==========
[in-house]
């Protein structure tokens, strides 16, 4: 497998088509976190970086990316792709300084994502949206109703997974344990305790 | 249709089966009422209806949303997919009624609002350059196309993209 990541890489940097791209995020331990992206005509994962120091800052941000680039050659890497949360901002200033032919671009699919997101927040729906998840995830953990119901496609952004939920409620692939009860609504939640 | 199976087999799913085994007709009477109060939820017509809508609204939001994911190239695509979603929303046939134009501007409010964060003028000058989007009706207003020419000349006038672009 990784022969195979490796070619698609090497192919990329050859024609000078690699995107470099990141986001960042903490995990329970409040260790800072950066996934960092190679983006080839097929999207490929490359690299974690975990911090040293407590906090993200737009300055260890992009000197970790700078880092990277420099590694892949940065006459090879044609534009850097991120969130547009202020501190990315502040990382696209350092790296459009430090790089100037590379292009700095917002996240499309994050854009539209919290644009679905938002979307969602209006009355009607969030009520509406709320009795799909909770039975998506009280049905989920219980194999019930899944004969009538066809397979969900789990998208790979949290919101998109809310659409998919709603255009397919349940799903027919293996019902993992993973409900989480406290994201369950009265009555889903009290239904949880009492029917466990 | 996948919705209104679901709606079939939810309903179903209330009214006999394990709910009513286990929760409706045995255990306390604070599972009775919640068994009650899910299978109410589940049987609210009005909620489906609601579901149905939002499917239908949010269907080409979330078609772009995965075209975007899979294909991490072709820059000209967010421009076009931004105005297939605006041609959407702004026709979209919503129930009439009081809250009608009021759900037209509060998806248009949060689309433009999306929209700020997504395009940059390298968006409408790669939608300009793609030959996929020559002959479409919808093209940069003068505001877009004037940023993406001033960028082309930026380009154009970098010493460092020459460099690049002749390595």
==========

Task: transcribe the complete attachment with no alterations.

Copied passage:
[in-house]
């Protein structure tokens, strides 16, 4: 497998088509976190970086990316792709300084994502949206109703997974344990305790 | 249709089966009422209806949303997919009624609002350059196309993209 990541890489940097791209995020331990992206005509994962120091800052941000680039050659890497949360901002200033032919671009699919997101927040729906998840995830953990119901496609952004939920409620692939009860609504939640 | 199976087999799913085994007709009477109060939820017509809508609204939001994911190239695509979603929303046939134009501007409010964060003028000058989007009706207003020419000349006038672009 990784022969195979490796070619698609090497192919990329050859024609000078690699995107470099990141986001960042903490995990329970409040260790800072950066996934960092190679983006080839097929999207490929490359690299974690975990911090040293407590906090993200737009300055260890992009000197970790700078880092990277420099590694892949940065006459090879044609534009850097991120969130547009202020501190990315502040990382696209350092790296459009430090790089100037590379292009700095917002996240499309994050854009539209919290644009679905938002979307969602209006009355009607969030009520509406709320009795799909909770039975998506009280049905989920219980194999019930899944004969009538066809397979969900789990998208790979949290919101998109809310659409998919709603255009397919349940799903027919293996019902993992993973409900989480406290994201369950009265009555889903009290239904949880009492029917466990 | 996948919705209104679901709606079939939810309903179903209330009214006999394990709910009513286990929760409706045995255990306390604070599972009775919640068994009650899910299978109410589940049987609210009005909620489906609601579901149905939002499917239908949010269907080409979330078609772009995965075209975007899979294909991490072709820059000209967010421009076009931004105005297939605006041609959407702004026709979209919503129930009439009081809250009608009021759900037209509060998806248009949060689309433009999306929209700020997504395009940059390298968006409408790669939608300009793609030959996929020559002959479409919808093209940069003068505001877009004037940023993406001033960028082309930026380009154009970098010493460092020459460099690049002749390595």